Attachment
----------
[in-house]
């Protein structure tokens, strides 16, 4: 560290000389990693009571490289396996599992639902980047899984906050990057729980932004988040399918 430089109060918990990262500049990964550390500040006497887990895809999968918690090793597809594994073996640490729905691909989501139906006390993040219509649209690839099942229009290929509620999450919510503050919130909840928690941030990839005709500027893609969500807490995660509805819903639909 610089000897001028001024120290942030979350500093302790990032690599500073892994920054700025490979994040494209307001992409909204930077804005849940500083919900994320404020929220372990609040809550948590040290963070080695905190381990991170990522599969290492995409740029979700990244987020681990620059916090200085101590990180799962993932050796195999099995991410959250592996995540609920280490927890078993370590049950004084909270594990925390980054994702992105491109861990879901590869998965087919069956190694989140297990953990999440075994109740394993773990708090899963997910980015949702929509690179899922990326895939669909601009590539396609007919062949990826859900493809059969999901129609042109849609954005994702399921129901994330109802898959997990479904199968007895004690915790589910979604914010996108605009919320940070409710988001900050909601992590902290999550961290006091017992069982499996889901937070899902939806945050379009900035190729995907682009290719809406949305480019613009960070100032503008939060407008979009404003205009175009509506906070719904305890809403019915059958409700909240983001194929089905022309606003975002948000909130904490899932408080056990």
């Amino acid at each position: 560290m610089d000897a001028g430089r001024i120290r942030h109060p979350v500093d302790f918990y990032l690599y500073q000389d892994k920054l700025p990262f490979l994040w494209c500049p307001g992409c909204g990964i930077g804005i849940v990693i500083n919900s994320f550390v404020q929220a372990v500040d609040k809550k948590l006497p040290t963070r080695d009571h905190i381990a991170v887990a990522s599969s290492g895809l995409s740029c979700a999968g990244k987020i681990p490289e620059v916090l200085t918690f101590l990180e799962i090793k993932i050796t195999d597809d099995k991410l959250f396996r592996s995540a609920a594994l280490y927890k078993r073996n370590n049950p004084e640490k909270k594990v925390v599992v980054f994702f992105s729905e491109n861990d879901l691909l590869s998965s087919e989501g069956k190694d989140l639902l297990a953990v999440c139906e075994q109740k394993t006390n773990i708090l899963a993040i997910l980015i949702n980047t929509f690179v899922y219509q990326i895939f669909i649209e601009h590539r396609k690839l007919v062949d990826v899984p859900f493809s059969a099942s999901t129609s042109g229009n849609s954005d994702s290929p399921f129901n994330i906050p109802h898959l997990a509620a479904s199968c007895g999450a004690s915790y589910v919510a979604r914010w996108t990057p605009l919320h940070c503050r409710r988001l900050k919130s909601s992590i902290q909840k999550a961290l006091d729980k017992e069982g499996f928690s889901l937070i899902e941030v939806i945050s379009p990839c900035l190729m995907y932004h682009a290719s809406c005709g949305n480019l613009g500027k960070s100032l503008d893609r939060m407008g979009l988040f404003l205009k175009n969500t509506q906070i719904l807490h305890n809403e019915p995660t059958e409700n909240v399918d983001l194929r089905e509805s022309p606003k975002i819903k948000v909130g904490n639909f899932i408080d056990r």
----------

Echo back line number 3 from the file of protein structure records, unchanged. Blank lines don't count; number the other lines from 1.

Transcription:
């Amino acid at each position: 560290m610089d000897a001028g430089r001024i120290r942030h109060p979350v500093d302790f918990y990032l690599y500073q000389d892994k920054l700025p990262f490979l994040w494209c500049p307001g992409c909204g990964i930077g804005i849940v990693i500083n919900s994320f550390v404020q929220a372990v500040d609040k809550k948590l006497p040290t963070r080695d009571h905190i381990a991170v887990a990522s599969s290492g895809l995409s740029c979700a999968g990244k987020i681990p490289e620059v916090l200085t918690f101590l990180e799962i090793k993932i050796t195999d597809d099995k991410l959250f396996r592996s995540a609920a594994l280490y927890k078993r073996n370590n049950p004084e640490k909270k594990v925390v599992v980054f994702f992105s729905e491109n861990d879901l691909l590869s998965s087919e989501g069956k190694d989140l639902l297990a953990v999440c139906e075994q109740k394993t006390n773990i708090l899963a993040i997910l980015i949702n980047t929509f690179v899922y219509q990326i895939f669909i649209e601009h590539r396609k690839l007919v062949d990826v899984p859900f493809s059969a099942s999901t129609s042109g229009n849609s954005d994702s290929p399921f129901n994330i906050p109802h898959l997990a509620a479904s199968c007895g999450a004690s915790y589910v919510a979604r914010w996108t990057p605009l919320h940070c503050r409710r988001l900050k919130s909601s992590i902290q909840k999550a961290l006091d729980k017992e069982g499996f928690s889901l937070i899902e941030v939806i945050s379009p990839c900035l190729m995907y932004h682009a290719s809406c005709g949305n480019l613009g500027k960070s100032l503008d893609r939060m407008g979009l988040f404003l205009k175009n969500t509506q906070i719904l807490h305890n809403e019915p995660t059958e409700n909240v399918d983001l194929r089905e509805s022309p606003k975002i819903k948000v909130g904490n639909f899932i408080d056990r």